Mireya Acierto/FilmMagic
March 16, 2018 at 03:24 PM EDT

Ever since scores of sexual harassment allegations against Harvey Weinstein became public last fall, Hollywood has been reckoning with the industry-wide problem of harassment and abuse. Many celebrities have pledged their support for the #MeToo movement, wearing black dresses and symbolic pins to award shows in order to demonstrate their solidarity with the accusers and victims. But not everyone is a fan. French actress Catherine Deneuve, for example, signed an open letter alongside other French women criticizing the movement (though she later walked some of it back). When Liam Neeson was asked to address the situation during an appearance on The Late Late Show, he replied that there’s a “bit of a witch-hunt happening.” And in a new interview, director and Monty Python member Terry Gilliam has become the latest to publicly criticize the #MeToo movement, comparing it to “mob rule.”

“It’s crazy how simplified things are becoming. There is no intelligence anymore and people seem to be frightened to say what they really think. Now I am told even by my wife to keep my head a bit low,” Gilliam told AFP. “It’s like when mob rule takes over, the mob is out there, they are carrying their torches, and they are going to burn down Frankenstein’s castle.”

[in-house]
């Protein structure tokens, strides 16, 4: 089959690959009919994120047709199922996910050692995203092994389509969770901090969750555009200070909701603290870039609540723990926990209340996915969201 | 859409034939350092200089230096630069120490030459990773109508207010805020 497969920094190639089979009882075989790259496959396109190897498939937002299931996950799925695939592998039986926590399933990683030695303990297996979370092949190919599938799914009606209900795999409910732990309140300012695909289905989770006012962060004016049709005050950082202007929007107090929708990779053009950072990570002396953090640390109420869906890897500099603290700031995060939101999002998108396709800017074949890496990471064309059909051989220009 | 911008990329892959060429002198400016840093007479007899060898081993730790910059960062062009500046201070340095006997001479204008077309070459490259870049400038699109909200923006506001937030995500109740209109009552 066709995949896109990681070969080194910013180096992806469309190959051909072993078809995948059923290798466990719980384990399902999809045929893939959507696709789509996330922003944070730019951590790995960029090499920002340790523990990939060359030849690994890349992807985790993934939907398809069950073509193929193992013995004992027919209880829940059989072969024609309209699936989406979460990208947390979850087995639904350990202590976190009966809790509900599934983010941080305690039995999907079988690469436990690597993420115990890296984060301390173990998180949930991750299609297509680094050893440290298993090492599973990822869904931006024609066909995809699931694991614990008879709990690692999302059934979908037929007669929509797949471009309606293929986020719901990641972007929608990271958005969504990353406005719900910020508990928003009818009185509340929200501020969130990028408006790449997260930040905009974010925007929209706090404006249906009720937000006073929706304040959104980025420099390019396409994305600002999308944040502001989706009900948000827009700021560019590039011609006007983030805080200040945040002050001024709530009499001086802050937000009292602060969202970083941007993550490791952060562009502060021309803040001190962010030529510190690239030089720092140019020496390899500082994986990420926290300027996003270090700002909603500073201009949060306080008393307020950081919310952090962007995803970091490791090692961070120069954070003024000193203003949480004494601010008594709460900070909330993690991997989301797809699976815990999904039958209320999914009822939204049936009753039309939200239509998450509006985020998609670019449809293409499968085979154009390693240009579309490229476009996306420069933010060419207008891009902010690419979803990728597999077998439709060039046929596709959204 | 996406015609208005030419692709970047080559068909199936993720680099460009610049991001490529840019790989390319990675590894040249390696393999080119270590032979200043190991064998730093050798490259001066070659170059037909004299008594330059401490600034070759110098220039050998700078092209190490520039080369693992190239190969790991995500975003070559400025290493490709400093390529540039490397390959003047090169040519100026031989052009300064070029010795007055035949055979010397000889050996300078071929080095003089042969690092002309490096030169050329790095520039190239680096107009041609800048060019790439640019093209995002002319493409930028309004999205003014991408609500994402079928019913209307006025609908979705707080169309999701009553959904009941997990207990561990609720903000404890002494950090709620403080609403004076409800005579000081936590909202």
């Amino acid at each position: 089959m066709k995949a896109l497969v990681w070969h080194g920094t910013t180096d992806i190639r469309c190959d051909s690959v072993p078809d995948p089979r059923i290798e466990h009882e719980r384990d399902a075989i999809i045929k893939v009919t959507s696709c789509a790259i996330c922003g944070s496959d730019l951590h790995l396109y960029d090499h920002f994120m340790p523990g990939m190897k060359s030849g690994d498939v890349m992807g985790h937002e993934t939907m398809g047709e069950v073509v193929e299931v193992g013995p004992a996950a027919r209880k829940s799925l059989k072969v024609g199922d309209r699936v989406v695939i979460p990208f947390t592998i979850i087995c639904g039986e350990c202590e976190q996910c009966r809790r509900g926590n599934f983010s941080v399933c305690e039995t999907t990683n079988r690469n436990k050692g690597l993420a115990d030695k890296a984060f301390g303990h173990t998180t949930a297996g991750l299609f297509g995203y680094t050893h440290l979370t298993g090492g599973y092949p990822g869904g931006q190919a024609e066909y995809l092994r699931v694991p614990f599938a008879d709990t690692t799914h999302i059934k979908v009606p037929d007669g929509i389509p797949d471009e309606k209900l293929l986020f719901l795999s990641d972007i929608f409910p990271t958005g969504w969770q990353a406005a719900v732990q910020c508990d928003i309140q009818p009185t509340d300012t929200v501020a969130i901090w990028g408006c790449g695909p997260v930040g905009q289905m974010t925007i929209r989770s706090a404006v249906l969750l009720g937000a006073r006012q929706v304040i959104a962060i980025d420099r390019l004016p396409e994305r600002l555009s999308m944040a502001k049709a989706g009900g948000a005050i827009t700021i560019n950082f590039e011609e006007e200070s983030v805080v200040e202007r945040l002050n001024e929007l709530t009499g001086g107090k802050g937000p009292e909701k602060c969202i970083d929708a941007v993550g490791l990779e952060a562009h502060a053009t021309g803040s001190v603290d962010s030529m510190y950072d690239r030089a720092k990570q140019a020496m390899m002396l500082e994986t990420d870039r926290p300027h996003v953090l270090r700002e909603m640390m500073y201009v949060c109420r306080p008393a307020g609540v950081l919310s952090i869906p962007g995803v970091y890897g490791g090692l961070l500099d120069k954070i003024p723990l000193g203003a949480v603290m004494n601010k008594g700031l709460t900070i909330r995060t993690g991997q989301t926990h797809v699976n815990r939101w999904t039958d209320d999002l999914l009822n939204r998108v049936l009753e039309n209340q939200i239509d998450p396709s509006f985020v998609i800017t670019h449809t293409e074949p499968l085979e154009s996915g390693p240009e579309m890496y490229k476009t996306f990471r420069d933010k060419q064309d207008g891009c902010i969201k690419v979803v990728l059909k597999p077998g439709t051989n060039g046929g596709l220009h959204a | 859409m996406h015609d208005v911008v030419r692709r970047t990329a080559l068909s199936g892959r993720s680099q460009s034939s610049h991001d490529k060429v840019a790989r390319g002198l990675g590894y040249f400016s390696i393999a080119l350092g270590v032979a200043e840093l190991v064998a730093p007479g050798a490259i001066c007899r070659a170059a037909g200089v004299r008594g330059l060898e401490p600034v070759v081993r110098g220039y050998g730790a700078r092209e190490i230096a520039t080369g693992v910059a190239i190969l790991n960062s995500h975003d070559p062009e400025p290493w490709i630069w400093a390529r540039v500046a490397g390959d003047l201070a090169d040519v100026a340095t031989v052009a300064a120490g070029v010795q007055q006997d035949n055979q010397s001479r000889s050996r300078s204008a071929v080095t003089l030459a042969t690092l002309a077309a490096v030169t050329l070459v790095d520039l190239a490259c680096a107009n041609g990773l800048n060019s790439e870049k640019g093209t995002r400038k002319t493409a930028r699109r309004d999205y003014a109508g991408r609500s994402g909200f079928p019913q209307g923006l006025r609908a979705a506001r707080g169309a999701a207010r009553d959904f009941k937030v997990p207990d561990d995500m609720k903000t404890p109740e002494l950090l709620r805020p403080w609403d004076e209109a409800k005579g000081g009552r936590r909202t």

Gilliam focused a lot on the Weinstein allegations specifically. Many actresses (even including those as famous and powerful as Angelina Jolie and Gwyneth Paltrow) have said that Weinstein used his power as a producer to try and coerce them sexually.

“It is a world of victims. I think some people did very well out of meeting with Harvey and others didn’t,” Gilliam said. “The ones who did knew what they were doing. These are adults, we are talking about adults with a lot of ambition. Harvey opened the door for a few people, a night with Harvey — that’s the price you pay. Some people paid the price, other people suffered from it.”

While the director noted that he believes Weinstein is “a monster,” he warned that there are still many people in the industry behaving badly. “I don’t think Hollywood will change, power always takes advantage — it always does and always has.” He added, “It’s how you deal with power — people have got to take responsibility for their own selves.”

Back in October, actress Lena Headey shared her story about Weinstein, alleging that the producer feigned interest in her professionally multiple times before he would steer the conversation back to her personal life (even saying he had a script to show her in order to lure her back to his hotel room). As part of the story, Headey also mentioned that while working on the Miramax-distributed The Brothers Grimm, “I was subjected to endless bullying by the director Terry Gilliam.”

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